P-47 Thunderbolt

Rugged, reliable and powerful, the P-47 Thunderbolt not only was a monster of a machine (being the tallest and heavier single seat Allied fighter), it was the most numerous US fighter of World War 2 – more than 15,700 P47 units were produced in the United States. The P-47 was a flying paradox. Designed by ALexander Kartvelli, it was originally created as a light weight inline engine fighter. However, experiences in Europe indicated that fighter airplanes had to be better armoured and better armed, and give better performance at high altitudes.

With this in mind Kartvellie literally went back to the drawing board and completely redesigned the P47 around the most powerful engine available, the Pratt & Whitney R-2800 Double Wasp air cooled radial. Flight testing showed that the new fighter, in addition to being big and heavy, was also fast and manoeuvrable, reaching speeds in excess of 400 mph and climbing at a rate of 3,000 ft per minute, both astounding feats in an aircraft that had a take-off weight of well over 5 tons.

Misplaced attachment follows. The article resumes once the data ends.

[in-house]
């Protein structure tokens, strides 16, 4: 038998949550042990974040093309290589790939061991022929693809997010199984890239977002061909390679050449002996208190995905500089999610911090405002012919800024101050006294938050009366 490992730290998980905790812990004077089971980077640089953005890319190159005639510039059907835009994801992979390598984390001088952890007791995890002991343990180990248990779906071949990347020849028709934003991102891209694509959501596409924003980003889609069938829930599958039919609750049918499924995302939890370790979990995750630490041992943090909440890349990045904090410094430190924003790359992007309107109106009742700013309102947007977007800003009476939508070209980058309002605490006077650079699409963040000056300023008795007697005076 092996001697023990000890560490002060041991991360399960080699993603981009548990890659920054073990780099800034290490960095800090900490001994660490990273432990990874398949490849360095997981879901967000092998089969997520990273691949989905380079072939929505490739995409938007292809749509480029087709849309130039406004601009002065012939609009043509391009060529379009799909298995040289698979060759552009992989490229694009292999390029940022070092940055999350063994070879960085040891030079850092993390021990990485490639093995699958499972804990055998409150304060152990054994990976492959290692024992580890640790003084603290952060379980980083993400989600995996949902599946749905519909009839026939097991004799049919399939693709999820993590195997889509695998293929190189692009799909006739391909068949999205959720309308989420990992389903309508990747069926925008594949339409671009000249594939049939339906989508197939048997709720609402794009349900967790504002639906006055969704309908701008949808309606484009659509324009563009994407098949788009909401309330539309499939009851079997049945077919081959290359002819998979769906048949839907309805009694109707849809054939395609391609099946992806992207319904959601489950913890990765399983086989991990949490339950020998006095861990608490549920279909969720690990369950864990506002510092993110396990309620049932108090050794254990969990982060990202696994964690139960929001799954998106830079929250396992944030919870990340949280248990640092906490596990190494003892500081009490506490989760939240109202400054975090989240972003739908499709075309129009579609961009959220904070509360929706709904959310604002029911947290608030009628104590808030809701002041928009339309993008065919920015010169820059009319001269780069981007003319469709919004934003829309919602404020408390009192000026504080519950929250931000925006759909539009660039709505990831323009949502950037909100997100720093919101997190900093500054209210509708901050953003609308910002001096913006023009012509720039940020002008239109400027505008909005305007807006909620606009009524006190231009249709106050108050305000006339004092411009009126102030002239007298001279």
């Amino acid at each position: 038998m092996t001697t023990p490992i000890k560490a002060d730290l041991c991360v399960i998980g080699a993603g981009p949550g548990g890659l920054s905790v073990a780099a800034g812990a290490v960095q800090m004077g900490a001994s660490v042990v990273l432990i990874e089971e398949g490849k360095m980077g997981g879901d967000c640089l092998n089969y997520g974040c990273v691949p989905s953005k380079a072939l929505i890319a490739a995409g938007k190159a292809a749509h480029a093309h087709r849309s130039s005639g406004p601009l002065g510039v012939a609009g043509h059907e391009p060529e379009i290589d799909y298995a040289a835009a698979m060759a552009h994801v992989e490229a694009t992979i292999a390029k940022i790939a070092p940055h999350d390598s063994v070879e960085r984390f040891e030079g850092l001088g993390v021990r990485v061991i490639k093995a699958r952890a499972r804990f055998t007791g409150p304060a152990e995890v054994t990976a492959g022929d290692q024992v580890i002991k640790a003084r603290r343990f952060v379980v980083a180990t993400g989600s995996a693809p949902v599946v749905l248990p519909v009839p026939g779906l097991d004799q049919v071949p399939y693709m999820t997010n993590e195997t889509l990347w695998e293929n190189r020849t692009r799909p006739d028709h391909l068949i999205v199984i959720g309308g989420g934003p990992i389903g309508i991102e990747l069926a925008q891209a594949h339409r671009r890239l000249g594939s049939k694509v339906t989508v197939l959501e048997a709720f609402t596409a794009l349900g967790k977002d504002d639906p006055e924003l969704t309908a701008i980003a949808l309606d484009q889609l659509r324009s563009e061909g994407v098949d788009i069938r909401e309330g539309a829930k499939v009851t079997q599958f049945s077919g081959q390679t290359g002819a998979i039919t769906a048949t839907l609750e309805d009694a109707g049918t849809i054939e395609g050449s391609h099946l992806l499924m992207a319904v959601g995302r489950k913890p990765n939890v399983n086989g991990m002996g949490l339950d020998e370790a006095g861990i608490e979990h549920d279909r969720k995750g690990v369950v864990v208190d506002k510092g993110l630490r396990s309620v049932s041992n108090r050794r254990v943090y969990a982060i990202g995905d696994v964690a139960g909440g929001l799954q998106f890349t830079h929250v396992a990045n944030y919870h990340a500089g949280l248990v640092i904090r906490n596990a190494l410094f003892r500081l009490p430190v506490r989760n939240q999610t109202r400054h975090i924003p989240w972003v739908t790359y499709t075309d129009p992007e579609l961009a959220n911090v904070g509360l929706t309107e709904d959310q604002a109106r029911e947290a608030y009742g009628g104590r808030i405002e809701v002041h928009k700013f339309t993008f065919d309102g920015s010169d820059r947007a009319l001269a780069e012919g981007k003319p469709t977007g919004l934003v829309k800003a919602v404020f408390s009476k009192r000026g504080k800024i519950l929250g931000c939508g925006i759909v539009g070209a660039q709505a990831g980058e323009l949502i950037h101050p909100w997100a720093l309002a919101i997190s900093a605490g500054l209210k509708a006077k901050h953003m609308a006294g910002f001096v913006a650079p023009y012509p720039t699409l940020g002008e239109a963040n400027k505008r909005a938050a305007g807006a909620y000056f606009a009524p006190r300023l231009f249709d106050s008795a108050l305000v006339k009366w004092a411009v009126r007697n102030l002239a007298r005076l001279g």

P-47 formation

With its eight machine guns, the P-47 had a considerable firepower that could reduce an enemy fighter in pieces in a matter of seconds. Besides, with its high payload capacity, it was just as great a threat to ground forces. Tanks, in particular. Exceptional diving capabilities gave the P-47 a serious advantage over fighters flying on a lower level, since they couldn’t escape in a dive, and allowed the Thunderbolt to destroy several ground targets, among which many armoured trains.

P-47 attack


Type: Fighter
Powerplant: One Pratt & Whitney R-2800-77
Max speed: 467 mph (762 km/hr)
Ceiling: 43,000 ft (13,105 m)
Range: 800 miles (1297 km)
Weight (empty): 11,000 lbs (4990 kg)
Max. T/O: 20,700 lbs (9389 kg)
Wingspan: 42′ 7″ (12.98 m)
Length: 36′ 1″ (11.0 m)
Height: 14′ 7″ (4.44 m)
Armament: Eight.50 cal machine guns